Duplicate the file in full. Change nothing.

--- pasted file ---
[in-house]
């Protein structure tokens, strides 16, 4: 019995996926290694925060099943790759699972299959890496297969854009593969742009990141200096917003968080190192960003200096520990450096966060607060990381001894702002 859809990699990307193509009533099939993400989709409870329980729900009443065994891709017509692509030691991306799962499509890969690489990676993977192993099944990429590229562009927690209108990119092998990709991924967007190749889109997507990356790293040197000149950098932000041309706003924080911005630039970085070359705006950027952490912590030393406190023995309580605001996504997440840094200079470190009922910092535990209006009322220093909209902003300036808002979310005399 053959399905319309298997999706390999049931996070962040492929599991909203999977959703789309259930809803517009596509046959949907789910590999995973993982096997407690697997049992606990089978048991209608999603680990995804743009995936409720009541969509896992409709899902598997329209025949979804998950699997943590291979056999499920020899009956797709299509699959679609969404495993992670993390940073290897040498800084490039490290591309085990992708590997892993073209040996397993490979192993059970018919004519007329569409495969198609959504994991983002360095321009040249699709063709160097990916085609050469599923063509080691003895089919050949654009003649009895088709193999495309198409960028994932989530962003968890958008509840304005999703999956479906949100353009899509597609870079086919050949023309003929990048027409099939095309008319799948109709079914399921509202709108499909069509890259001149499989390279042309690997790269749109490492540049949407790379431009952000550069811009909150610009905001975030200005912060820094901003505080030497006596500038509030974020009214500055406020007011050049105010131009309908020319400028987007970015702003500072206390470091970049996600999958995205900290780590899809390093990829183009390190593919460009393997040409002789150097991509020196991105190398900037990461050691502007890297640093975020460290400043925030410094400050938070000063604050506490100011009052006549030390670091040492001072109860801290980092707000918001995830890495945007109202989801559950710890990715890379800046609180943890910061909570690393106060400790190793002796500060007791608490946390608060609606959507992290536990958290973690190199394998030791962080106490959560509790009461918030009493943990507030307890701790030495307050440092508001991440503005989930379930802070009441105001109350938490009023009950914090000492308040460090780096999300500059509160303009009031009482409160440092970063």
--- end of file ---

[in-house]
């Protein structure tokens, strides 16, 4: 019995996926290694925060099943790759699972299959890496297969854009593969742009990141200096917003968080190192960003200096520990450096966060607060990381001894702002 859809990699990307193509009533099939993400989709409870329980729900009443065994891709017509692509030691991306799962499509890969690489990676993977192993099944990429590229562009927690209108990119092998990709991924967007190749889109997507990356790293040197000149950098932000041309706003924080911005630039970085070359705006950027952490912590030393406190023995309580605001996504997440840094200079470190009922910092535990209006009322220093909209902003300036808002979310005399 053959399905319309298997999706390999049931996070962040492929599991909203999977959703789309259930809803517009596509046959949907789910590999995973993982096997407690697997049992606990089978048991209608999603680990995804743009995936409720009541969509896992409709899902598997329209025949979804998950699997943590291979056999499920020899009956797709299509699959679609969404495993992670993390940073290897040498800084490039490290591309085990992708590997892993073209040996397993490979192993059970018919004519007329569409495969198609959504994991983002360095321009040249699709063709160097990916085609050469599923063509080691003895089919050949654009003649009895088709193999495309198409960028994932989530962003968890958008509840304005999703999956479906949100353009899509597609870079086919050949023309003929990048027409099939095309008319799948109709079914399921509202709108499909069509890259001149499989390279042309690997790269749109490492540049949407790379431009952000550069811009909150610009905001975030200005912060820094901003505080030497006596500038509030974020009214500055406020007011050049105010131009309908020319400028987007970015702003500072206390470091970049996600999958995205900290780590899809390093990829183009390190593919460009393997040409002789150097991509020196991105190398900037990461050691502007890297640093975020460290400043925030410094400050938070000063604050506490100011009052006549030390670091040492001072109860801290980092707000918001995830890495945007109202989801559950710890990715890379800046609180943890910061909570690393106060400790190793002796500060007791608490946390608060609606959507992290536990958290973690190199394998030791962080106490959560509790009461918030009493943990507030307890701790030495307050440092508001991440503005989930379930802070009441105001109350938490009023009950914090000492308040460090780096999300500059509160303009009031009482409160440092970063």